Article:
Vistara’s US plan awaits FAA approval

A senior Vistara official said the carrier will have to wait for additional Dreamliners to be able to start US operations as its existing lot of two 787 planes have been deployed on other international and domestic sectors.
Vistara currently has a fleet of 48 aircraft.(Twitter/travelobiz)
Vistara currently has a fleet of 48 aircraft.(Twitter/travelobiz)
Published on Sep 09, 2021 06:49 AM IST
Copy Link
By Rhik Kundu, Livemint, New Delhi

Vistara’s ambitious plan to become the second Indian carrier to fly to the US has been delayed due to a global halt in deliveries of Boeing Co.’s 787 Dreamliner jet pending approval from the US Federal Aviation Administration (FAA).

A senior Vistara official said the carrier will have to wait for additional Dreamliners to be able to start US operations as its existing lot of two 787 planes have been deployed on other international and domestic sectors.

“We have received approvals for US flights. But we will have to see when we can receive the third aircraft, and only after that can we do a more comprehensive kind of expansion plan,” said Vinod Kannan, chief commercial officer at Vistara, a joint venture between Tata Sons and Singapore Airlines.

“At present, London, Tokyo, Frankfurt flights, and occasional domestic and charters are using up the aircraft (Boeing 787) time,” Kannan said.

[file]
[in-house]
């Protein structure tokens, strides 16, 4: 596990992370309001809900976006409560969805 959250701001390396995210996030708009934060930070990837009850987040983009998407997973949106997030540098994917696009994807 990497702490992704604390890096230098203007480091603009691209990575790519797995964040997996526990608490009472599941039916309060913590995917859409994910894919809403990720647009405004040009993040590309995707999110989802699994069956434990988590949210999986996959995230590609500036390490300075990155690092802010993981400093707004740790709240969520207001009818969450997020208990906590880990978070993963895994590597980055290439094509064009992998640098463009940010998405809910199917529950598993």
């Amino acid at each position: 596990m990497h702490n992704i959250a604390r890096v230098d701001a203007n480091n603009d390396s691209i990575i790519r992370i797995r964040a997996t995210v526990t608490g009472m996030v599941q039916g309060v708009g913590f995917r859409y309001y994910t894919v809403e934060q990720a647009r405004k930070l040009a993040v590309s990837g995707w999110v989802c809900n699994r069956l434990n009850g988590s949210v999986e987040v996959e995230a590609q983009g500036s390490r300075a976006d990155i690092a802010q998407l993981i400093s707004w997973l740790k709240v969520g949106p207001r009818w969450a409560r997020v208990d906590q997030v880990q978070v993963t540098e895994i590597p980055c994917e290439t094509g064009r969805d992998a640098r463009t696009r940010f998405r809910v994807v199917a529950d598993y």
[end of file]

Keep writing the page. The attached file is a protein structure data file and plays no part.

Vistara has firm orders for six Dreamliners, with options for four more. It is the only wide-body plane in the airline’s fleet capable of flying directly to long-haul destinations like the US.

Vistara currently has a fleet of 48 aircraft—37 Airbus A320; three Airbus A321neo; six Boeing 737-800NG; and two Boeing 787-9 Dreamliners.

Delivery of the Dreamliner will likely remain halted until at least late October as Boeing has been unable to persuade air-safety regulators to approve its proposal to inspect the aircraft, The Wall Street Journal reported on September 6.

FAA had on July 12 said some undelivered Boeing 787s have a new manufacturing quality issue which the company needs to fix before shipment.

“We have engaged with FAA on this issue in meetings and working sessions over hundreds of hours and will continue to do so,” Boeing said in a statement on Tuesday.

SHARE THIS ARTICLE ON
Close Story
SHARE
Story Saved
OPEN APP
×
Saved Articles
My Reads
Sign out
New Delhi 0C
Friday, October 22, 2021